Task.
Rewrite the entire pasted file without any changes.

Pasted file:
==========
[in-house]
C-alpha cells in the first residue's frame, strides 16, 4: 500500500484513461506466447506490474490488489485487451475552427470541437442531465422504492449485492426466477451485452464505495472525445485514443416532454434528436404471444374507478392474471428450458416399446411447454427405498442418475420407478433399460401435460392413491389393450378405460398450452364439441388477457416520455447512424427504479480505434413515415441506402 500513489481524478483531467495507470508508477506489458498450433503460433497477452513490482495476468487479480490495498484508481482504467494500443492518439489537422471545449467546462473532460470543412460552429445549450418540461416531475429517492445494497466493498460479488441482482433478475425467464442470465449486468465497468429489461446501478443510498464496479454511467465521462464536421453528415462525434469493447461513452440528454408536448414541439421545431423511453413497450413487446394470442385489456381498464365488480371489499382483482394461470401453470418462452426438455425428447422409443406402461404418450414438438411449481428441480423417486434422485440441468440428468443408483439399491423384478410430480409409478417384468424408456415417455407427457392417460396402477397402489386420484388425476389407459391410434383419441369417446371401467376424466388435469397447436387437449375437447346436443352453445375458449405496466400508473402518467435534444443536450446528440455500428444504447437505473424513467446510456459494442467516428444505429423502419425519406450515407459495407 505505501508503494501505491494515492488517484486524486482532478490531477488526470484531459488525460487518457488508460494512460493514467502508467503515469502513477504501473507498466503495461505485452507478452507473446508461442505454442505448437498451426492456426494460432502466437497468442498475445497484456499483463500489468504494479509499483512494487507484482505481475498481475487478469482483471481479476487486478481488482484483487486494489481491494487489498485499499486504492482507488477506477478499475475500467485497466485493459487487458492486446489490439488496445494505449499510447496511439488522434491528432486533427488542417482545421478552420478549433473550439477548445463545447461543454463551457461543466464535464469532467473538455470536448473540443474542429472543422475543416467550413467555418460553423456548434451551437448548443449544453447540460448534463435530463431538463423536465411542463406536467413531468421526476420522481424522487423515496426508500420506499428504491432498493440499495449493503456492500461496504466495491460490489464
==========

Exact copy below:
[in-house]
C-alpha cells in the first residue's frame, strides 16, 4: 500500500484513461506466447506490474490488489485487451475552427470541437442531465422504492449485492426466477451485452464505495472525445485514443416532454434528436404471444374507478392474471428450458416399446411447454427405498442418475420407478433399460401435460392413491389393450378405460398450452364439441388477457416520455447512424427504479480505434413515415441506402 500513489481524478483531467495507470508508477506489458498450433503460433497477452513490482495476468487479480490495498484508481482504467494500443492518439489537422471545449467546462473532460470543412460552429445549450418540461416531475429517492445494497466493498460479488441482482433478475425467464442470465449486468465497468429489461446501478443510498464496479454511467465521462464536421453528415462525434469493447461513452440528454408536448414541439421545431423511453413497450413487446394470442385489456381498464365488480371489499382483482394461470401453470418462452426438455425428447422409443406402461404418450414438438411449481428441480423417486434422485440441468440428468443408483439399491423384478410430480409409478417384468424408456415417455407427457392417460396402477397402489386420484388425476389407459391410434383419441369417446371401467376424466388435469397447436387437449375437447346436443352453445375458449405496466400508473402518467435534444443536450446528440455500428444504447437505473424513467446510456459494442467516428444505429423502419425519406450515407459495407 505505501508503494501505491494515492488517484486524486482532478490531477488526470484531459488525460487518457488508460494512460493514467502508467503515469502513477504501473507498466503495461505485452507478452507473446508461442505454442505448437498451426492456426494460432502466437497468442498475445497484456499483463500489468504494479509499483512494487507484482505481475498481475487478469482483471481479476487486478481488482484483487486494489481491494487489498485499499486504492482507488477506477478499475475500467485497466485493459487487458492486446489490439488496445494505449499510447496511439488522434491528432486533427488542417482545421478552420478549433473550439477548445463545447461543454463551457461543466464535464469532467473538455470536448473540443474542429472543422475543416467550413467555418460553423456548434451551437448548443449544453447540460448534463435530463431538463423536465411542463406536467413531468421526476420522481424522487423515496426508500420506499428504491432498493440499495449493503456492500461496504466495491460490489464